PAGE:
Rest in Peace, Geocities

Yahoo will close Geocities later this year. For those who don’t know (because damn — I’ve got colleagues who were in elementary school by the time I first went to college and got on the internet), Geocities was the free web hosting service when I first bought a 33.6 kbps modem and got on the Internet in 1997, a time synonymous with browsing the web with Netscape Navigator running on Windows 95, comparing searches between giants Yahoo and Altavista, and expressing yourself with personal homepages, probably hosted at Geocities.

I had my first personal page — which included a small bio, a couple of movie reviews and some pictures of my town Porto (scanned at a friend’s, using his handheld scanner!) — hosted at the two megabytes of server space my ISP kindly provided at an address I’ll never forget — — which was an unbelieveably short URL in those days. Since the space was short I signed up for a Geocities account which provided me an extra megabyte of web-presence, which I used for some sort of porfolio website (showing some bad art made up with Corel Draw! and Paint Shop Pro, which in pure 90s style displayed very liberal use of effects and filters).

In typical cyberpunkish fashion, Geocities’ URLs had plenty of metaphor — it’s a cybercity, ain’t it? — therefore you couldn’t choose your desired URL, instead you would pick from a selection of e-street addresses, or whatever, so my Geocities URL was something impossible to remember — — it seems somehow I got myself an address intended for sports webpages.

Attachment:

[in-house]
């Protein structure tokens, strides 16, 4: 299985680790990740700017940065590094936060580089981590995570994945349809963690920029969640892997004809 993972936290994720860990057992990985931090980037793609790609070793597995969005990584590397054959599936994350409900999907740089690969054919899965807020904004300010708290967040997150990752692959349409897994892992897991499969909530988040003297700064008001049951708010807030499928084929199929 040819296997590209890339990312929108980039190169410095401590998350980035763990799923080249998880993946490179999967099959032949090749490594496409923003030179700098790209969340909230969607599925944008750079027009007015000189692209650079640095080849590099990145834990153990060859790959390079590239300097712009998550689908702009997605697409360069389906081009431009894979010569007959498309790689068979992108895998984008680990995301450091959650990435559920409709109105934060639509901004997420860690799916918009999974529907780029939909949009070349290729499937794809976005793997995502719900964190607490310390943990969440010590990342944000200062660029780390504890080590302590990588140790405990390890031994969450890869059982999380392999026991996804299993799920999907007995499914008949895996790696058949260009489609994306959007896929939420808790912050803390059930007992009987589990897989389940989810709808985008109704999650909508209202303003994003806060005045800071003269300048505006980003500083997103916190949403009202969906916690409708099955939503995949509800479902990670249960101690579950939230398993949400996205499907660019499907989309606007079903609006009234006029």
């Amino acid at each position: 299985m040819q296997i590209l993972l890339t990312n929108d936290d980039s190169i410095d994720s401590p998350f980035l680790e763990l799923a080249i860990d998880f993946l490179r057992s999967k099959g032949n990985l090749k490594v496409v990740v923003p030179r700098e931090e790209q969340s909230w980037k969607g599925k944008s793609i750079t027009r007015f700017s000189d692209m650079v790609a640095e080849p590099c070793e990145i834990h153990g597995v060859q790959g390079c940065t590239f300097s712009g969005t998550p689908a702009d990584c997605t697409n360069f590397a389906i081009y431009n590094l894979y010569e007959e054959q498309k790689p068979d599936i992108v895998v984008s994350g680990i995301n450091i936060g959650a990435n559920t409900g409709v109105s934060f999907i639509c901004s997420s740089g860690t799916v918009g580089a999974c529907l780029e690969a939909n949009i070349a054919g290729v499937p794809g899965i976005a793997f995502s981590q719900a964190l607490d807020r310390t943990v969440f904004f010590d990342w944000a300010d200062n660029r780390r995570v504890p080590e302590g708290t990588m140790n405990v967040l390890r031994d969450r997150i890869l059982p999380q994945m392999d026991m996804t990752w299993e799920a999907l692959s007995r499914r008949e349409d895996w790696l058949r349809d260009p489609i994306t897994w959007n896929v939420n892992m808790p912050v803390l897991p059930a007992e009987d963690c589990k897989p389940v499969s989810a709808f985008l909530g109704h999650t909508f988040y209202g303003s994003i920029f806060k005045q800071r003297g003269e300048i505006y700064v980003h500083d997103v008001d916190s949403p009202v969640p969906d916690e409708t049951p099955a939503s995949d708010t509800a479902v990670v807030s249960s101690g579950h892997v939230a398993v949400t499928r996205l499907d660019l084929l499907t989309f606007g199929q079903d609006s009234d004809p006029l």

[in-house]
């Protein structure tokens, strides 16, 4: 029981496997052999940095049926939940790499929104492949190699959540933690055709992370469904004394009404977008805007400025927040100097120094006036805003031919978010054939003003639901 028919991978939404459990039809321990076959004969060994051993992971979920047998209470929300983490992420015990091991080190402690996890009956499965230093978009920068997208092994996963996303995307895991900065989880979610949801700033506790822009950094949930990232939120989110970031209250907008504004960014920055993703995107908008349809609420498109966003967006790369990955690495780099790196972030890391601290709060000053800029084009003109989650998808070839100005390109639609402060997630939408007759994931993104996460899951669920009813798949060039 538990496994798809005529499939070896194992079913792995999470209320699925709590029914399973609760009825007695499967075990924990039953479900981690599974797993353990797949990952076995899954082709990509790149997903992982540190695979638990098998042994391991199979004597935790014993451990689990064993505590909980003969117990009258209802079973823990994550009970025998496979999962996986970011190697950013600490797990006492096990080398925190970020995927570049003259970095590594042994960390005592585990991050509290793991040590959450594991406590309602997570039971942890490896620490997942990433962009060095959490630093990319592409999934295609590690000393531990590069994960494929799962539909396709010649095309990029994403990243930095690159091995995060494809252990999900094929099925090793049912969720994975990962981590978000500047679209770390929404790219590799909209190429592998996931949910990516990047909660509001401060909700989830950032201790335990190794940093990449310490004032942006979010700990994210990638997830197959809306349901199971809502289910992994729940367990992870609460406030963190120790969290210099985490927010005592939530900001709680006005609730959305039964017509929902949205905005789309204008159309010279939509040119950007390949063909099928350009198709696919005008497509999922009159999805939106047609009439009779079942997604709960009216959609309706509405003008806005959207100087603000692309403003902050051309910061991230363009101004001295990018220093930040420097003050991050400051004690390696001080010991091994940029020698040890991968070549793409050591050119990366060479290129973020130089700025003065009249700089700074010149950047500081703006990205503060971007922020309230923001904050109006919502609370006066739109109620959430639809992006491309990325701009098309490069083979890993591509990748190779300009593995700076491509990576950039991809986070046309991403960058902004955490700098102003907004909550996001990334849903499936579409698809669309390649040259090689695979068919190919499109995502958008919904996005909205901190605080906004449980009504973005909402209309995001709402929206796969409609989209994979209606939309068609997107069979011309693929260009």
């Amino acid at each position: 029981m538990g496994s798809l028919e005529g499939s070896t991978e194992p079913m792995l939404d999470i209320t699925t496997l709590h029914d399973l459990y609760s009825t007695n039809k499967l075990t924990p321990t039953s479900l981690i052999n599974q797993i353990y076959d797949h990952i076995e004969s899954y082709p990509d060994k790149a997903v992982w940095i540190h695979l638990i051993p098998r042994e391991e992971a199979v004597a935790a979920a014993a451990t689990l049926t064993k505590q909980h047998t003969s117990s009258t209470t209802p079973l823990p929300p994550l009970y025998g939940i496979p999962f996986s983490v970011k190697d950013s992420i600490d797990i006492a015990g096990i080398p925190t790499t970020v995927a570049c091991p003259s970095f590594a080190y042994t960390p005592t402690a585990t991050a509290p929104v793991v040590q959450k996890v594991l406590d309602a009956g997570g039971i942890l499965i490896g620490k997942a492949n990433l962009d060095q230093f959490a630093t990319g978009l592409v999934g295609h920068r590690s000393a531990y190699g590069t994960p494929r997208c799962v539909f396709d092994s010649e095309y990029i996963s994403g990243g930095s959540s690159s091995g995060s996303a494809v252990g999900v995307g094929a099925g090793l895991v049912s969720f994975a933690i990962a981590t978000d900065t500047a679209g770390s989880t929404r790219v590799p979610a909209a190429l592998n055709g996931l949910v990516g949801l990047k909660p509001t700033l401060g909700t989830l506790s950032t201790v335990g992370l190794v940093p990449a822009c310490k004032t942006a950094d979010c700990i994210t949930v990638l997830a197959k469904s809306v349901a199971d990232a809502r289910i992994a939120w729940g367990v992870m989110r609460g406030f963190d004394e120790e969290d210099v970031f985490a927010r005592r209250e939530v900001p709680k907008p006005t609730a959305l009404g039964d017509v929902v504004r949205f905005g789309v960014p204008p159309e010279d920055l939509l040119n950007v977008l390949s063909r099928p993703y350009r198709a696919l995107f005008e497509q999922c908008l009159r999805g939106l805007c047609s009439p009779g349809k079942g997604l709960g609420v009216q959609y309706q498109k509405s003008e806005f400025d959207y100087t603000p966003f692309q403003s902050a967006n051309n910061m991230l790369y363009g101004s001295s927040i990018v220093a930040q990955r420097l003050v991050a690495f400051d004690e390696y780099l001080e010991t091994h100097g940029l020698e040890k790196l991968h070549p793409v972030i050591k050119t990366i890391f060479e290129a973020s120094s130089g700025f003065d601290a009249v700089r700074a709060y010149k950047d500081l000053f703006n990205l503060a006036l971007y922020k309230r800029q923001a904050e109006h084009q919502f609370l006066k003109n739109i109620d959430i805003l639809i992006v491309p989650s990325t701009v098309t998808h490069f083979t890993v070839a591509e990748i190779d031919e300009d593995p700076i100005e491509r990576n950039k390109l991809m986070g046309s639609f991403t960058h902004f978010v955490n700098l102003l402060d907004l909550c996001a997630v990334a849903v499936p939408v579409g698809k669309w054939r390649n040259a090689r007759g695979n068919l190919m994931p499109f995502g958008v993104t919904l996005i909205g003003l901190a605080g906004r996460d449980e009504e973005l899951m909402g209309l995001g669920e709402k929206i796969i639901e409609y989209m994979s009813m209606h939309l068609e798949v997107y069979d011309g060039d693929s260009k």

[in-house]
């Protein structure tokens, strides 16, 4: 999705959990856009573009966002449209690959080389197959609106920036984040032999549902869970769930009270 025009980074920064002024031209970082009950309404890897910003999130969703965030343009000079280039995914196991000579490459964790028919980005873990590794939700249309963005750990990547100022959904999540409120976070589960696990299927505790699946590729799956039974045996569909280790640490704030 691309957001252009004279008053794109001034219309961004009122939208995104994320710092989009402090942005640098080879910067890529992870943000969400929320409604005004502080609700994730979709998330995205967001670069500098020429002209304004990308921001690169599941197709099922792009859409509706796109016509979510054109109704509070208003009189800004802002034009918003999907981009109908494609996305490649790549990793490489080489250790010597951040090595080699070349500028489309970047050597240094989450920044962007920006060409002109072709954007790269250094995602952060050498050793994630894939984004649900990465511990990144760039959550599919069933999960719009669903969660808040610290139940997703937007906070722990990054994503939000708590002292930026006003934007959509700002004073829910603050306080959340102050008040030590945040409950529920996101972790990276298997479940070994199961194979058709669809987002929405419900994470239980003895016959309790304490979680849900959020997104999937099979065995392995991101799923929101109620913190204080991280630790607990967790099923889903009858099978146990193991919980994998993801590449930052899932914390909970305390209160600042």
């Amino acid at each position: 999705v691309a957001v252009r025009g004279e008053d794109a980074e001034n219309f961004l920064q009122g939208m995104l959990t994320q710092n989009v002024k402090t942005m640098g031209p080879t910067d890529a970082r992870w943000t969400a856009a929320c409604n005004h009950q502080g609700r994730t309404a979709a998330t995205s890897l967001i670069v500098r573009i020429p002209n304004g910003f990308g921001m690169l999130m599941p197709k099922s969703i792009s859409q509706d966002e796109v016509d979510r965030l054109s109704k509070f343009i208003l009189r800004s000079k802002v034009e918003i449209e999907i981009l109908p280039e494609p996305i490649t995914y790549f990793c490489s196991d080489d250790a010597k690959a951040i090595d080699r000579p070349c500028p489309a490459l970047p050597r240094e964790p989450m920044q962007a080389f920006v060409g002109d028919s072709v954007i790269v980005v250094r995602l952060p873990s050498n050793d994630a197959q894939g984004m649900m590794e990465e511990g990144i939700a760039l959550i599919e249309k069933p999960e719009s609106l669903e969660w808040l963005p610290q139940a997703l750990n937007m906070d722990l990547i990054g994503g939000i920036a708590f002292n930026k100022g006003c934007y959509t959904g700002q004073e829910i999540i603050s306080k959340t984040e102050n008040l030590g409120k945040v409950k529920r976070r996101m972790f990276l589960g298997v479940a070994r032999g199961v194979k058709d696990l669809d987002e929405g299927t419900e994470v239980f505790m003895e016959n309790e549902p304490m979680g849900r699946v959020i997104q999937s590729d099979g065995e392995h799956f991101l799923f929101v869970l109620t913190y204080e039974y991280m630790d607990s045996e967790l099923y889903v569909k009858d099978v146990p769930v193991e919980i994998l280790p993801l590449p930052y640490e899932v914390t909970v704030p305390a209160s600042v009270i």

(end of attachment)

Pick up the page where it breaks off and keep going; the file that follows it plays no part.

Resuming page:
Anyway, that’s all ancient web history now. Since then we’ve seen people thinking selling pets online would be a good idea leading to the dotcom bust, John Barger starting a different kind of personal webpage, starting the weblogging trend and the not-so-sad demise of those “Welcome to Ed’s Personal Homepage, here’s a picture of my cat” sites, the rise of web apps and social websites and the laptop-at-the-coffeehouse crowd, people no longer lonely and unproductive in their rooms, but lonely and unproductive in public spaces.

Through all this, it seems, Geocities continued to exist. In fact, I recently found out a friend’s website still existed — and I hope you’ll forgive me when I say it is indeed the quintessential Geocities webpage (which, at least, is a lot more interesting than finding the same Blogger template for the thousandth time). So I hope Yahoo doesn’t knock the whole thing offline when the closing time comes, but freezes it instead. It is a very important artifact of early web history.

In a very strange way, Geocities will be missed.